Collision: Fusion of Worlds

Collision: Fusion of Worlds

18 chapters / 54971 words

Approximately about 5 hours to read


Two friends attempting to stop an old enemy threatening another universe; a family trying to stop a sour company from letting him in; and an assassin struggling to find the truth. Follow several individuals from different backgrounds, families and even universes as they each travel their own path to achieve the same goal.
This is my second (or third?) draft but I feel it still needs some work. If you're reading it, please help me identify what's wrong with chapter 16. I just can't see it.
BTW I was not in any way trying to mimic DC's Multiverse concept. I concocted the Panthiverse months before I had seen any DC movie.
This book was purposefully written to not make sense, as the whole thing is meant to stress how even in the most trying and confusing times, He is with you. You'll notice the characters use the words "Where next," "What should we do" and "Where do we go" a lot.
If you notice any little issues, please let me know in the comments.
Cover by The Noctuary


Candy corn

24 days ago Christine Hungerford said:

I think this story is extremely interesting. You have a ton of action going on, and it's set up pretty well. The only thing I advise is to have a little better POV. In other words, make sure the reader knows what is going on because when you go from one character to the next, the character has to follow with what's going on.

Above all, I think you're doing a really, really good job with the plotline. Also, just go into depth with character look (make the reader visualize the people as well; this way, you'll really bring out their personalities).


28 days ago Moses Lingle said:

In 'The Crash', after Joshua and Trinity are out of the car and debating Robert's whereabouts, you need to introduce the building they go into before they go into it. It really confused me when I couldn't find any reference to a new location.


28 days ago Moses Lingle said:

Since I'm having to use someone else's computer (mine is out of commission with a virus) and can't stay on for long, I will read and review in segments of six chapters over a period of days (that is, whenever I can get to it. My life is pretty crazy and busy right now, I've got a lot on my plate at the moment.).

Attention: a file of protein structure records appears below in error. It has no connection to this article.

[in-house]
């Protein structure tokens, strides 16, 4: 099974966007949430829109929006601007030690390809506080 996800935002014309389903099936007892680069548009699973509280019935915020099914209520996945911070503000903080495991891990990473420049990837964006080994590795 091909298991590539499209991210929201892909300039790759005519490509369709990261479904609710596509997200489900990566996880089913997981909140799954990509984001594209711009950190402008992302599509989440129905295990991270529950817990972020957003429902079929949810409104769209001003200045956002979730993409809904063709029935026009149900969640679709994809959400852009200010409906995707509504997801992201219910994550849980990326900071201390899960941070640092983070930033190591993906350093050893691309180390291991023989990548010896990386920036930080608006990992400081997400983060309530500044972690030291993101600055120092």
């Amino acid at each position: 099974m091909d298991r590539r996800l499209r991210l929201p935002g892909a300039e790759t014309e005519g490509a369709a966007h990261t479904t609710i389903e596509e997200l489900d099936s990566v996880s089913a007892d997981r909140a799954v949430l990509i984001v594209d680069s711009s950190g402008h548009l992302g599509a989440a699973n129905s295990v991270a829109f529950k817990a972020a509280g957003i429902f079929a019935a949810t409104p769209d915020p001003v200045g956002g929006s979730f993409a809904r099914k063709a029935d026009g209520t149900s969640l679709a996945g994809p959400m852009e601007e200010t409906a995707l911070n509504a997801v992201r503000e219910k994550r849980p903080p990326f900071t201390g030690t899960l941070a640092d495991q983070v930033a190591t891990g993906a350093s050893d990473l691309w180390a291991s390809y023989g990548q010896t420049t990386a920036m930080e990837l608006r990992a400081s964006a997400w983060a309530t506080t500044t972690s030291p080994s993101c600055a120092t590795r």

29 days ago Kylie Elaine said:

You can tell you've put a lot of work into this. I only read the prologue and the next chapter, but they are really good. The description is good and your characters are good, so awesome job! Maybe if I get more time sometime I can come back and read some more. I did find one typo:

" one has mentioned your parents in months, let alone (told) us..."

Again, good job, it was a nice read!


Candy corn

24 days ago Christine Hungerford said:

I believe you have a story going, and I think other Figgies will enjoy it really well.

I also think you can improve the scenes more. Make sure the readers are tracking with what's going on. You have multiple action scenes in the two chapters I've read and it gets very hard to follow when one character is trying to avoid the police and then another character brings up his company. Explain the reason for Robert not being able to get the police to find his parents. What is the company Jesse's brother worked for really all about? Go into depth so the character does not have to jump around and make sure he is tracking with what is going on in a different sense. For example, when you have Robert and the fact that he is trying to find his parents, make sure you go into enough detail that the reader knows that the police should help him. He's only fourteen and he lost his parents, for Pete's sake. The police should be a lot gentler with him.